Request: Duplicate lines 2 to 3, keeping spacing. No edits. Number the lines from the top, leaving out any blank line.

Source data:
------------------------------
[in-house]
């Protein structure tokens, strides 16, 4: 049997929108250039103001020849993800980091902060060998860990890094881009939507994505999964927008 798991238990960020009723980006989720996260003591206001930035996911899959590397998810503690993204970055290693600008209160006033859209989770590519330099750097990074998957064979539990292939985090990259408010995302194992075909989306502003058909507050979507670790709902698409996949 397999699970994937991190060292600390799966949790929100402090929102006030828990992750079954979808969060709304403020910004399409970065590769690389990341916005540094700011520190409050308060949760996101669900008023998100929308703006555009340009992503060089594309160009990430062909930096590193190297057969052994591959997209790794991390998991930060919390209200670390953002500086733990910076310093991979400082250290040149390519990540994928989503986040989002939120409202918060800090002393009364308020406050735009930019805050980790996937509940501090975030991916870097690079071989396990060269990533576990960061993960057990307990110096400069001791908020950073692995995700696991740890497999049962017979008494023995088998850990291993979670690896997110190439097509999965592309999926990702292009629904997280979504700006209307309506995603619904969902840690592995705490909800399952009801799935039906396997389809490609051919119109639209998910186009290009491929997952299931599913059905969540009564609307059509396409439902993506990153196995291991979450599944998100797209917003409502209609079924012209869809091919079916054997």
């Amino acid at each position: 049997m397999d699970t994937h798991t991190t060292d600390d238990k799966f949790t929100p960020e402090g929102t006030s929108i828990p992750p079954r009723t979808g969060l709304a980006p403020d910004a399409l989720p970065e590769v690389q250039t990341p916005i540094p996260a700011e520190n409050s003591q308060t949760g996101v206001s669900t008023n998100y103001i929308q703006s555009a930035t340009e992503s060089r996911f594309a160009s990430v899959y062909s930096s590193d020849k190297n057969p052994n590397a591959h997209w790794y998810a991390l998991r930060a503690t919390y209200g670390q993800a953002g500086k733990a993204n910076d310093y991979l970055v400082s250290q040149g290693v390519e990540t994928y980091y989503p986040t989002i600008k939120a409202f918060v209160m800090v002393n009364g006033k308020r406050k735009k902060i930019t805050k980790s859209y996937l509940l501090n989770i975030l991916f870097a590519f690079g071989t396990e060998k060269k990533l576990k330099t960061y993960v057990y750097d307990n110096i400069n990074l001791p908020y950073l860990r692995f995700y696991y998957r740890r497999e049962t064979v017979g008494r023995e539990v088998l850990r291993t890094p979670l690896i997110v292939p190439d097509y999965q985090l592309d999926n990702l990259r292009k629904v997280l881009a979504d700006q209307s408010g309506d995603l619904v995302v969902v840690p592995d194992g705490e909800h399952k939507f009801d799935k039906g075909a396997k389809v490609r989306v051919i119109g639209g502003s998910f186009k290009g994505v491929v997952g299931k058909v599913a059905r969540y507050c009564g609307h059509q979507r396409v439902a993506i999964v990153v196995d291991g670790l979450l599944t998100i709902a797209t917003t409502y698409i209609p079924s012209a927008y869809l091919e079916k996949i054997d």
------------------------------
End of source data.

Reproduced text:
């Protein structure tokens, strides 16, 4: 049997929108250039103001020849993800980091902060060998860990890094881009939507994505999964927008 798991238990960020009723980006989720996260003591206001930035996911899959590397998810503690993204970055290693600008209160006033859209989770590519330099750097990074998957064979539990292939985090990259408010995302194992075909989306502003058909507050979507670790709902698409996949 397999699970994937991190060292600390799966949790929100402090929102006030828990992750079954979808969060709304403020910004399409970065590769690389990341916005540094700011520190409050308060949760996101669900008023998100929308703006555009340009992503060089594309160009990430062909930096590193190297057969052994591959997209790794991390998991930060919390209200670390953002500086733990910076310093991979400082250290040149390519990540994928989503986040989002939120409202918060800090002393009364308020406050735009930019805050980790996937509940501090975030991916870097690079071989396990060269990533576990960061993960057990307990110096400069001791908020950073692995995700696991740890497999049962017979008494023995088998850990291993979670690896997110190439097509999965592309999926990702292009629904997280979504700006209307309506995603619904969902840690592995705490909800399952009801799935039906396997389809490609051919119109639209998910186009290009491929997952299931599913059905969540009564609307059509396409439902993506990153196995291991979450599944998100797209917003409502209609079924012209869809091919079916054997």
């Amino acid at each position: 049997m397999d699970t994937h798991t991190t060292d600390d238990k799966f949790t929100p960020e402090g929102t006030s929108i828990p992750p079954r009723t979808g969060l709304a980006p403020d910004a399409l989720p970065e590769v690389q250039t990341p916005i540094p996260a700011e520190n409050s003591q308060t949760g996101v206001s669900t008023n998100y103001i929308q703006s555009a930035t340009e992503s060089r996911f594309a160009s990430v899959y062909s930096s590193d020849k190297n057969p052994n590397a591959h997209w790794y998810a991390l998991r930060a503690t919390y209200g670390q993800a953002g500086k733990a993204n910076d310093y991979l970055v400082s250290q040149g290693v390519e990540t994928y980091y989503p986040t989002i600008k939120a409202f918060v209160m800090v002393n009364g006033k308020r406050k735009k902060i930019t805050k980790s859209y996937l509940l501090n989770i975030l991916f870097a590519f690079g071989t396990e060998k060269k990533l576990k330099t960061y993960v057990y750097d307990n110096i400069n990074l001791p908020y950073l860990r692995f995700y696991y998957r740890r497999e049962t064979v017979g008494r023995e539990v088998l850990r291993t890094p979670l690896i997110v292939p190439d097509y999965q985090l592309d999926n990702l990259r292009k629904v997280l881009a979504d700006q209307s408010g309506d995603l619904v995302v969902v840690p592995d194992g705490e909800h399952k939507f009801d799935k039906g075909a396997k389809v490609r989306v051919i119109g639209g502003s998910f186009k290009g994505v491929v997952g299931k058909v599913a059905r969540y507050c009564g609307h059509q979507r396409v439902a993506i999964v990153v196995d291991g670790l979450l599944t998100i709902a797209t917003t409502y698409i209609p079924s012209a927008y869809l091919e079916k996949i054997d």